But let’s return to the controversy. Shouldn’t the selectors flog round the country and look at the degree shows in person instead of relying on teensy reproductions that give no sense of a work’s presence in a gallery? And doesn’t digital reproduction favour digital art: photographs, for instance, or videos, of which there are a number in this show?
And if that much travelling is too expensive or tricky to coordinate, then shouldn’t there at least be equality for all entrants before the public from the start? It wouldn’t be hard to achieve, as the Saatchi Gallery has shown. If the judges are considering computer images then why not the rest of us: let all 1,500 entries be posted online.
As it turns out, video and photography are the least of the 2012 New Contemporaries. This year is strong, but especially strong in good old-fashioned painting. By which I mean, to my surprise, a return to the ancient days of modernism as they may well seem to artists graduating in the next century.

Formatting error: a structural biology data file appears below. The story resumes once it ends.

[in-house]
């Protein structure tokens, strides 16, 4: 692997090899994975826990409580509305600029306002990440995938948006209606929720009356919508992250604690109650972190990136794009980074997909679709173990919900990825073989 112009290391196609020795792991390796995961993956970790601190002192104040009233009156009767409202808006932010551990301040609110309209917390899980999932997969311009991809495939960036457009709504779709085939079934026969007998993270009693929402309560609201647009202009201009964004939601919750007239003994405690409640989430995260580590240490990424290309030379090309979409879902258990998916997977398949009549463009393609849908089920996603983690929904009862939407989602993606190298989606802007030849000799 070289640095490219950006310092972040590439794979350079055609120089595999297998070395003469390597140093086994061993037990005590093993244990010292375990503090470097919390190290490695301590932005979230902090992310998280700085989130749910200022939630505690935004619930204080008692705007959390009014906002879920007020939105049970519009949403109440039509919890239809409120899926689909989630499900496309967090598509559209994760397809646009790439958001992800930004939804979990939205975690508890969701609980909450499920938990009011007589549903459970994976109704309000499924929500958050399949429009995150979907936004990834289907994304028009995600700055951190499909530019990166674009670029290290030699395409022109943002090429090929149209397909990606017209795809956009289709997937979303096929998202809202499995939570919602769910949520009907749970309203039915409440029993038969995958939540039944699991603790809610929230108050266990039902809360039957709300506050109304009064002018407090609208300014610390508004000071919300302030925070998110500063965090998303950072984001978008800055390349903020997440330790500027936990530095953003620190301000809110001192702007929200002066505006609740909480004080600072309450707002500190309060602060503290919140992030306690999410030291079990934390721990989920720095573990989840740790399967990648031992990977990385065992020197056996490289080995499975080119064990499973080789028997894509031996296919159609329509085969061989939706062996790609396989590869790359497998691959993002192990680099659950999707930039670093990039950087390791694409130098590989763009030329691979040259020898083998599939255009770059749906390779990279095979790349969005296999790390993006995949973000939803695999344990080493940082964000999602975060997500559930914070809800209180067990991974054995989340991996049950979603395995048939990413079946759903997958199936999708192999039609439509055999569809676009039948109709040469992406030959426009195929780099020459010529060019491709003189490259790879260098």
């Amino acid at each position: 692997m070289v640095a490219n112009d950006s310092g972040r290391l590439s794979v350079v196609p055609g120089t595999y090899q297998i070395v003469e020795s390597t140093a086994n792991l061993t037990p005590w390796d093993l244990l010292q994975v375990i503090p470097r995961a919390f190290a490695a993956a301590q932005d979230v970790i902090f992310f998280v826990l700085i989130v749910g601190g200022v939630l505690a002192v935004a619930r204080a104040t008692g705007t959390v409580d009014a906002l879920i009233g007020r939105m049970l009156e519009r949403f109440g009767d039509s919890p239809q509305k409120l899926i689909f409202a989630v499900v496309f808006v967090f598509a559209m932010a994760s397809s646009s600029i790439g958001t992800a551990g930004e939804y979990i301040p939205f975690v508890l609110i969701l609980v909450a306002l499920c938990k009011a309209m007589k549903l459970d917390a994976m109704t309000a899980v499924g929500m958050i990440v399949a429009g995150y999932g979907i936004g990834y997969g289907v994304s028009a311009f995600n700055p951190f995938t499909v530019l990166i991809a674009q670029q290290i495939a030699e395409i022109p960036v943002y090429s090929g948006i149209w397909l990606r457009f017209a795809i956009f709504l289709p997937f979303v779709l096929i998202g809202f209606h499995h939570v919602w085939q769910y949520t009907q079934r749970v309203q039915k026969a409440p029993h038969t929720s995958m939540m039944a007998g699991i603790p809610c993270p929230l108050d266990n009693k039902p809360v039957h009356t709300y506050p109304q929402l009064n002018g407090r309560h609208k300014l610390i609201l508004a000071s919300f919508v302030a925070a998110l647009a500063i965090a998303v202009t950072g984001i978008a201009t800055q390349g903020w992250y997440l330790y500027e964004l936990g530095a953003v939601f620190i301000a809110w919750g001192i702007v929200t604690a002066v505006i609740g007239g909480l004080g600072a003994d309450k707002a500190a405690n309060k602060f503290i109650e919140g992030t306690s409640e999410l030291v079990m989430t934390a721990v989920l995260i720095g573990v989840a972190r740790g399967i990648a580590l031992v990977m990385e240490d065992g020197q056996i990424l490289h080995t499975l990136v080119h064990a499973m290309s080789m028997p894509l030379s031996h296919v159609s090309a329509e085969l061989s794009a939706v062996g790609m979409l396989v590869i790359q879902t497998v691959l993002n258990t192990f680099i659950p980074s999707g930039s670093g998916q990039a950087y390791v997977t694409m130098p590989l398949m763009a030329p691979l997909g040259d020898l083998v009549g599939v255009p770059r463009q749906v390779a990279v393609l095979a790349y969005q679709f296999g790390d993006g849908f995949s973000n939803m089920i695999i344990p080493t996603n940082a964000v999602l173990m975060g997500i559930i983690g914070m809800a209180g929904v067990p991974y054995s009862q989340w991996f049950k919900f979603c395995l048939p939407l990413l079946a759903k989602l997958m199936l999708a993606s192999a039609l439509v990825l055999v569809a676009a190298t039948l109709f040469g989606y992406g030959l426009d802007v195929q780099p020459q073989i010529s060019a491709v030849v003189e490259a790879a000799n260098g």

Take the surging botanical growth pressing against the limits of the picture frame in the work of Jennifer Bailey. "The force that through the green fuse drives", interpreted in powerfully gestural brushstrokes, her painting seems to conflate hints of Dylan Thomas’s great opening line with Arshile Gorky.
Jack Brindley‘s fierce pair of black-and-white abstracts look as if they have been made like a Rorschach print – one canvas pressed against the other to produce a double exclamation in paint, with more than an echo of Franz Kline.